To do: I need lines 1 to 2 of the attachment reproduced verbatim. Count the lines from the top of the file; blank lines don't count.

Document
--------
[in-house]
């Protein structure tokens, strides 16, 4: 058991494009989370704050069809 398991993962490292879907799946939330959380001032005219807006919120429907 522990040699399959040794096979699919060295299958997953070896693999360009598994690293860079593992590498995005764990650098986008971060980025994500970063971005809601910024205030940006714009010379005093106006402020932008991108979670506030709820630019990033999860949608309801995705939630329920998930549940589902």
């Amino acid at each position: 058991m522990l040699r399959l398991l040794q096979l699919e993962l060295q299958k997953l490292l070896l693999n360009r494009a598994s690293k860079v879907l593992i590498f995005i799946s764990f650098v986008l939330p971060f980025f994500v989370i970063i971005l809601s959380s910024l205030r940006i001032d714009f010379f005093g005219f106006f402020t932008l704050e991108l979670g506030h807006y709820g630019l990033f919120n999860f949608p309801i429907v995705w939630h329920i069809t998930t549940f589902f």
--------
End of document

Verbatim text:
[in-house]
């Protein structure tokens, strides 16, 4: 058991494009989370704050069809 398991993962490292879907799946939330959380001032005219807006919120429907 522990040699399959040794096979699919060295299958997953070896693999360009598994690293860079593992590498995005764990650098986008971060980025994500970063971005809601910024205030940006714009010379005093106006402020932008991108979670506030709820630019990033999860949608309801995705939630329920998930549940589902």